Saturday, May 20, 2006

Checking out the Pentaho Open Source BI Platform

Recently, I've started checking out the Pentaho open source BI (Business Intelligence) platform. .

So far I'm really impressed about their demo environment.

Clearly, it reveals the ambition of being a top notch BI platform - not just the umpteenth tool. It integrates virtually all of the functionalities associated with BI Projects (ETL, Reporting, Graphing, OLAP, Business Rules Integration, Bursting, Output Formatting for Excel/PDF/Web, Dashboarding) with a workflow engine (Shark) and this really offers an edge.

Pentaho claims that traditional BI usually fails because the perspective of what entails a solution to a business process is just too narrow. A typical BI solution is a product like a report or a datawarehouse - period, end of story. The people behind Pentaho take a more organic view:

  1. a Business Problem is a Problem that has to do with the Business Processes.

  2. The solution to that problem is an alteration/modification of Business Processes

  3. Business intelligence forms just a part of that solution - NOT the solution in itself.

  4. BI can play it's part more succesfull is it integrates with the business process

  5. Pentaho has all the facilities to implement that integration

Literally everything inside Pentaho should be coupled to a business process. To support this, it's built entirely as a Service Oriented Architecture, making it easy to integrate.

I think that taking a sophisticated view like pentaho does, really candidates this platform as a true competitor to the larger Vendors, and I'm thinking of Microsoft and Cognos. I don't think Pentaho is yet as mature, but it's got a lot going for it.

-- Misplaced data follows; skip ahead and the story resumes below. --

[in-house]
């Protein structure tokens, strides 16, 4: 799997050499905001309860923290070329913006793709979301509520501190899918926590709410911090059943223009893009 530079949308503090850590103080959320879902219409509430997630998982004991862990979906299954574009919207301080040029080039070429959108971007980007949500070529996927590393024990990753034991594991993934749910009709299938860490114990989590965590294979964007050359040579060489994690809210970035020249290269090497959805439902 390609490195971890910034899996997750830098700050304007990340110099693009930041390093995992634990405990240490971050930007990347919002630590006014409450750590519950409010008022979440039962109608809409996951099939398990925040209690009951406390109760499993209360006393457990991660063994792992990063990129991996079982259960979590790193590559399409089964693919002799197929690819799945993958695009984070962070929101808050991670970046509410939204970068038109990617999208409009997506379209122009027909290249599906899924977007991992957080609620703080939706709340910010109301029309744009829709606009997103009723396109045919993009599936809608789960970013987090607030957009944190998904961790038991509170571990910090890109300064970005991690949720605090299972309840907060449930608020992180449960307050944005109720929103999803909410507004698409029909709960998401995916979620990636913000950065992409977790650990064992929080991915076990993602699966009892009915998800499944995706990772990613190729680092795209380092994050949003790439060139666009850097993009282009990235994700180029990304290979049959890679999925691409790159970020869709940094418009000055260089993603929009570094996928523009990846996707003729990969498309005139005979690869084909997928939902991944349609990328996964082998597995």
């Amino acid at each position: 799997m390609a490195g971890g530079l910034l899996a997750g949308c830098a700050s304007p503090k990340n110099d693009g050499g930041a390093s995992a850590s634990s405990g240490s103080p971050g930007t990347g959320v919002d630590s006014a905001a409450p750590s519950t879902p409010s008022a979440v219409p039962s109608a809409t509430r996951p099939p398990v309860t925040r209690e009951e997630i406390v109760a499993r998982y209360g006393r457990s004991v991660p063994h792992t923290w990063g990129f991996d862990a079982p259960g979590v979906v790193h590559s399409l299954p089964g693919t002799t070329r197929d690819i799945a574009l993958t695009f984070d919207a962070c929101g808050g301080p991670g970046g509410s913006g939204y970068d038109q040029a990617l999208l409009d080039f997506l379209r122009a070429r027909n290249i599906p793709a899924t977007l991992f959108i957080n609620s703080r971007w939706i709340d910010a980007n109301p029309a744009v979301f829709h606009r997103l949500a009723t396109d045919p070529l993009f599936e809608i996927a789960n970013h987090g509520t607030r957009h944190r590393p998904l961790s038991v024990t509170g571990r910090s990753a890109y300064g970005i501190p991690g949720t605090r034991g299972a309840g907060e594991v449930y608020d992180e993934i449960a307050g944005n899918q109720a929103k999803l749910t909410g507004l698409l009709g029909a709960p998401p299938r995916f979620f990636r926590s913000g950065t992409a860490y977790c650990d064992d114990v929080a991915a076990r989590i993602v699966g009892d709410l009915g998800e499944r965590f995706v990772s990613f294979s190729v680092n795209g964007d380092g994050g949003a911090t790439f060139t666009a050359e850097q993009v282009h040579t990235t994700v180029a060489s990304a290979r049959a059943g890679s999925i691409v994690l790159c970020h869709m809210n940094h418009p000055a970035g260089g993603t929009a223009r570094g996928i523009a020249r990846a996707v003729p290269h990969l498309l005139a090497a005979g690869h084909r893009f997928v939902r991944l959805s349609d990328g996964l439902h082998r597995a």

I showed it off to the managers at the office, and guess what! I can present my findings, and tell the rest of our BI unit about this. I hope I can make some waves there...


Anonymous said...


What does Pentaho mean when they say integration with 'Business Rules'. Is there a business rules engine connected to the project, or is there are area that specifies business rules?

rpbouman said...

Hi Tom,

Good question! I admit right away that I don't know from real world experience - haven't had time to check it out.

Sofar, I checked out the demo environment only briefly, and the business rules samples there did not immediately give me a good understanding of how to use these features.

However, the documentation claims suggests you can hook up several business rules engines:

The definition of the platform processes are externally defined, but what about the rules that govern the
workflow? XPDL has built in support for complex routing control, and we have added support for multiple
rules engines so business logic can be integrated easily into the processes. Multiple rules engines are
supported and required because it is unlikely the logic for every decision in every process can be defined
easily by only one rules engine.
(page 2)

So it seems that Business Rules can and should be used to control the workflows.

On page 7, there's an overview of the architecture. This suggests that Pentaho provides an interface to define business rules, and that one is free to plug in several business rules engines to guard them. The overview also suggests that pentaho comes with at least some sort of business rules engine.

Anyway, I will be examining Pentaho and reading the docs during the weekend and next week. When I've learnt some more I will probably drop a note of my findings.

Anonymous said...

Roland, hi.

I´m Francisco Sotomayor, from Chile.

Any other findings about Business Rules or Workflow engine?
I´m starting to learn more about pentaho´s arquitecture, but this concepts are, some how, theory and not to many examples.

Excuse my english :D

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